The Montenegro sisters are busy. Nina and Sonya have a long list of titles behind their names as creators of the organic-farm based design studio, The Far Woods. They are illustrators, beekeepers, quilters, printmakers, and now, book authors. Their book Mending Life—an adorably illustrated guide to mending your clothing in a fabulous visible way—is available March 10 through Sasquatch Books, a division of Penguin Random House.
For those with a pile of beloved clothing with tiny tears or busted seams, the book offers a wide spectrum of ideas for the absolute novice to the experienced sewer. Pick it up and meet the authors at their Ace Hotel book launch on March 12, or at one of their mending workshops on April 4. Portland Monthly caught up with the two sisters in advance of the launch to talk needles, thread, and how repairing things feels good.
How did the book come together and how long was the process?
Nina: We first made a little ‘zine that was really DIY and I think it had about six or seven tutorials in it. We released it on our Etsy shop. It was very basic but received a really good response. People are really interested in learning. [Sasquatch] saw it and approached us. So it was three years ago that we had the idea and then two years ago we were pitching the book proposal and here we are two years later in the book finally coming out.
What was the process of putting it together? How did you decide what to include?
Sonya: Just like a lot of the projects, it started huge and complicated with so many elements that we wanted to get in there. We really had a vision of it including a strong message of resilience and rebellion. And we really wanted that to be part of it, but as we kept working it sort of got morphed and changed. Our editor wanted to keep it practical and very easy for a beginning sewer to approach, open up, and engages with. And we love that because one of the things about mending is it's a great entry point for people into sewing and into the world of taking action and doing something.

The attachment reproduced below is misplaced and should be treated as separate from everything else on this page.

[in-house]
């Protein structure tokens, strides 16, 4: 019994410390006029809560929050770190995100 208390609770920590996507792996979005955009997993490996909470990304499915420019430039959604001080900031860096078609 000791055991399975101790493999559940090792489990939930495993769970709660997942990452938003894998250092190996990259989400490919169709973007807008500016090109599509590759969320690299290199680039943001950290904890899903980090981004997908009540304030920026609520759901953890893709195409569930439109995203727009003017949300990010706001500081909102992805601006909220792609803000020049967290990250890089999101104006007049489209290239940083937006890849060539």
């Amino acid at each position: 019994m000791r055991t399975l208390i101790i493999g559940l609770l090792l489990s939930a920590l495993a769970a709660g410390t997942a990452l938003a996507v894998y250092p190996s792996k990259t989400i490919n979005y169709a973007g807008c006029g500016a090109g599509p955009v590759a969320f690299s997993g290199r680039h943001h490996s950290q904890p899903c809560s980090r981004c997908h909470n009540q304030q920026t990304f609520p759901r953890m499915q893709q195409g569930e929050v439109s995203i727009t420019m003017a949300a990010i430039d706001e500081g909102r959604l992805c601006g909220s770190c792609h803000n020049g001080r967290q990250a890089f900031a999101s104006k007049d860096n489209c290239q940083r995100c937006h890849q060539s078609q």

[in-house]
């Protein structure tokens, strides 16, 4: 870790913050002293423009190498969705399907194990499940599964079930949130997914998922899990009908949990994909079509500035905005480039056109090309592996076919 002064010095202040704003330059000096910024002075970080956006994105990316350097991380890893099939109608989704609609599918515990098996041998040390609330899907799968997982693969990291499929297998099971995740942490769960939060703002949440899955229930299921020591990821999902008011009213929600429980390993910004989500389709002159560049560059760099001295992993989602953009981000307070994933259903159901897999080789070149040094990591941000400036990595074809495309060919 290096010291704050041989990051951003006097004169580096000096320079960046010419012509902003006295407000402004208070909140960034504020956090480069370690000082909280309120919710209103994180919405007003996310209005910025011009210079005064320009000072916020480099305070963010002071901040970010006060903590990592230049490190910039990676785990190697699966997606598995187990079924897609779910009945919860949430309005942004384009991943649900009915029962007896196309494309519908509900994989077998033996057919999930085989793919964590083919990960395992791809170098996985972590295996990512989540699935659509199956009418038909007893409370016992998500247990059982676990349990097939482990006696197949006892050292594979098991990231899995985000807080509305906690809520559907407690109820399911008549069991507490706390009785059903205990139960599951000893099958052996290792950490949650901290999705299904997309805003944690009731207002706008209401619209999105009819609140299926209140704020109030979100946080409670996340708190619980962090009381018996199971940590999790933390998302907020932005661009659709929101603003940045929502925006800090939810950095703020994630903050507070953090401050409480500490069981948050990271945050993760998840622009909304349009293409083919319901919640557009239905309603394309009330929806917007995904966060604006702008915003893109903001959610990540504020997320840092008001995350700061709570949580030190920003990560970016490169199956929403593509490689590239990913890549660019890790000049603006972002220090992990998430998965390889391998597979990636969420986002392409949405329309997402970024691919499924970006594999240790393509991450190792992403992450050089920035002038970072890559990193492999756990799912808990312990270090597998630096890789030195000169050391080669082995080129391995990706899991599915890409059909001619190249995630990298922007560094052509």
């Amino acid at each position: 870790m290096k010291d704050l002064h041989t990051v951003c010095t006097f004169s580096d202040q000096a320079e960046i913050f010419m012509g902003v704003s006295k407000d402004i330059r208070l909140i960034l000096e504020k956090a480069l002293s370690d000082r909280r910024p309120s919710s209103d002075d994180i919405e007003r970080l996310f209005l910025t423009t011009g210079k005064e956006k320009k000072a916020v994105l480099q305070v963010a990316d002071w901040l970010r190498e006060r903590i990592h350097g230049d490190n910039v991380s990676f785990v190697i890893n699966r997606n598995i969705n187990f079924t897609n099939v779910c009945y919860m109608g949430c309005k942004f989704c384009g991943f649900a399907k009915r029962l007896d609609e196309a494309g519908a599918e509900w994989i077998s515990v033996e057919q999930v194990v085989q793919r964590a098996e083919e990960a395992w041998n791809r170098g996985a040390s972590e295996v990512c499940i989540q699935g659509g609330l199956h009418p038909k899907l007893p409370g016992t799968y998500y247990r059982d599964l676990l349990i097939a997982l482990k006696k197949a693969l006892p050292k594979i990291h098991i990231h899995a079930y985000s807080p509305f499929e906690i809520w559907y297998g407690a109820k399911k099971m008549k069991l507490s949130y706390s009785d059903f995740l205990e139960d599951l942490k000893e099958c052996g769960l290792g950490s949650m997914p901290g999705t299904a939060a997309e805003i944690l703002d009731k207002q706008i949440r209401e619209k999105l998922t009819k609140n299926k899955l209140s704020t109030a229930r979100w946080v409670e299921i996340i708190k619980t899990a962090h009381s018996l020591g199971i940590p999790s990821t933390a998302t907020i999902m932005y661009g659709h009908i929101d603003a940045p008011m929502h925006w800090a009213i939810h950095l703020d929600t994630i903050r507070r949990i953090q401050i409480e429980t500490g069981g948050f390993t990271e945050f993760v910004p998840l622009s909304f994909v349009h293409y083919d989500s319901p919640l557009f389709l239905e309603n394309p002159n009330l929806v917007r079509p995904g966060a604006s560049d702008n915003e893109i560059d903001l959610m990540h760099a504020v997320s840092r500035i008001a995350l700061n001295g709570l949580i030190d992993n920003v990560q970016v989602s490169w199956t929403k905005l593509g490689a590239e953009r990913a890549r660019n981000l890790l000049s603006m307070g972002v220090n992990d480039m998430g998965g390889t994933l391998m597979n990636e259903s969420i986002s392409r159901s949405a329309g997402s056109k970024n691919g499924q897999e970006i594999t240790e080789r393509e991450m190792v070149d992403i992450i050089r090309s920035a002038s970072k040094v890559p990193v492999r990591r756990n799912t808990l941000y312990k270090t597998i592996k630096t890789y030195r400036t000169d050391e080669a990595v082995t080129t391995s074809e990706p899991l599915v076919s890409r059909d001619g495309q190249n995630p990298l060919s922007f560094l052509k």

Tell me a little bit about your history with mending.
Nina: We grew up very urban in Chicago and, and like a lot of folks, being aware of our grandparents mending and our great grandparents mending, but we didn't take an interest in it back then. So there was kind of a lapse of a couple of generations where it wasn't being practiced in our family. And then we had a little taste of it when we started educating ourselves on kind of the horrors of fast fashion and wondering what we could do to kind of remove ourselves from that cycle. So we started learning to mend and learning the techniques and got really excited about both how kind of empowering it was and also how beautiful it was as an art form—a kind of marriage of activism and art.
And so does that mean you are all self taught?
Sonya: We're totally self-taught. We looked at tutorials online and we, you know, we gleaned a lot from other menders but we are self-taught and so we believe that anybody can do this. It's a very accessible thing for anyone. There's a lot of mending information out there and it's one of those things where there's a lot of good ways to do the same things. And so it's this really beautiful kind of flexible room for creativity and room for experiment.